Brontomerus mcintoshi – The Dinosaur Dubbed “Thunder Thighs”
A team of American and British scientists have named a new genus of Early Cretaceous sauropod from Utah “Thunder Thighs” as they believe that this particular long-necked dinosaur possessed a strong and powerful kick.
Although only fragmentary remains have been found, partially due to the poor state of preservation of the fossils, but also due to the fact that the excavation site had been looted by private collectors, scientists are confident that this new genus of sauropod had very robust, powerful limbs, strong enough to send a predatory dinosaur flying with one swift kick.
Commenting on this large-limbed Sauropod Dr Mike Taylor of the University College London, the lead author on the scientific paper on this creature stated:
“If predators came after it, it would have been able to boot them out of the way.”.
Details regarding this new dinosaur taxon have been published in the scientific journal “Acta Palaeontologica Polonica”, it will no doubt get a lot of publicity due to the genus name resembling the now defunct taxon Brontosaurus and the fact that it had very large thighs. Hopefully, as a result of the publicity, more will be done to help protect scientific sites from looting, as little more can be found out about this dinosaur due to the limited fossil material recovered. The name of this new taxon literally means “thunder thighs”, but just why this dinosaur had such strong legs remains open to speculation.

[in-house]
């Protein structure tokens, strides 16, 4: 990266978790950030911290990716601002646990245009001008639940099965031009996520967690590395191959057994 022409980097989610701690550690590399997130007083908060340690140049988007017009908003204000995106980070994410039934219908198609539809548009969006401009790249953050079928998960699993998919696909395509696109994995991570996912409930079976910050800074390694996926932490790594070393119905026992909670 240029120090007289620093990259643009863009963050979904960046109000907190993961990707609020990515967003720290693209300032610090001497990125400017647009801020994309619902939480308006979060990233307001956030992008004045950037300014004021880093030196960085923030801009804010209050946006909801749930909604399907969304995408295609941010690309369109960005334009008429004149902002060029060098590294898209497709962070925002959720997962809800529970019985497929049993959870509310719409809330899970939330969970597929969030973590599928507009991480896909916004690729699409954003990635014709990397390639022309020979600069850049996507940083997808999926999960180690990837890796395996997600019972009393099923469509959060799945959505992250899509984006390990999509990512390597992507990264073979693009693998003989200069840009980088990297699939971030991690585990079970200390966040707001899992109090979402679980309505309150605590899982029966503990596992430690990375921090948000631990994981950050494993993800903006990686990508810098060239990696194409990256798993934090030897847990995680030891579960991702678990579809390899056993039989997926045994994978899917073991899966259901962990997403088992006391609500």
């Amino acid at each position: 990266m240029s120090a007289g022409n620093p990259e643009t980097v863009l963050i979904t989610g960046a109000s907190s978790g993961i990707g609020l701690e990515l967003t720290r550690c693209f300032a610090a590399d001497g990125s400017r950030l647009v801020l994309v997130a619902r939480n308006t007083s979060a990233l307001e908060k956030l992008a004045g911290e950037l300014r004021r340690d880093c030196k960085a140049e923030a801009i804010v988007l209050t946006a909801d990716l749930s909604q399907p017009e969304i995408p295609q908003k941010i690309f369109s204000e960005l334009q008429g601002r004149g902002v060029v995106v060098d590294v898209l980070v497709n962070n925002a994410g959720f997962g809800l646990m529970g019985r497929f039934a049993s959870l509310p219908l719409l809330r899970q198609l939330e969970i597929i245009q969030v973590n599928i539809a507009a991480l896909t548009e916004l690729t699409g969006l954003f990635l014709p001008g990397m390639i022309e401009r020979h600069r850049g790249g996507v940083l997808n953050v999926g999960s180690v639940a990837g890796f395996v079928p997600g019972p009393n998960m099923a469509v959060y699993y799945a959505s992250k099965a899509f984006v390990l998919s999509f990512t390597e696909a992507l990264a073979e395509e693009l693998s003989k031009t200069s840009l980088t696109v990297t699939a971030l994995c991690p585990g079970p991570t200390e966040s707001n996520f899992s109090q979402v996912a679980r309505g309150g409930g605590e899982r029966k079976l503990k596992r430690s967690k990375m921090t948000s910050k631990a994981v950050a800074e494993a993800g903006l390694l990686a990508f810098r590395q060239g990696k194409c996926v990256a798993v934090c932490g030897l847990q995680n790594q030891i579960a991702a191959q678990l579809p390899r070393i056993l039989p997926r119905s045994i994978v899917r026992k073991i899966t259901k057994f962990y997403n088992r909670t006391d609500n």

The Ilium (Hip-Bone) of B. mcintoshi
Picture Credit: University College London
The ilium bone of this dinosaur has a forward projecting blade, proportionally much bigger than in similarly sized sauropods. This suggests that large thigh muscles were anchored there.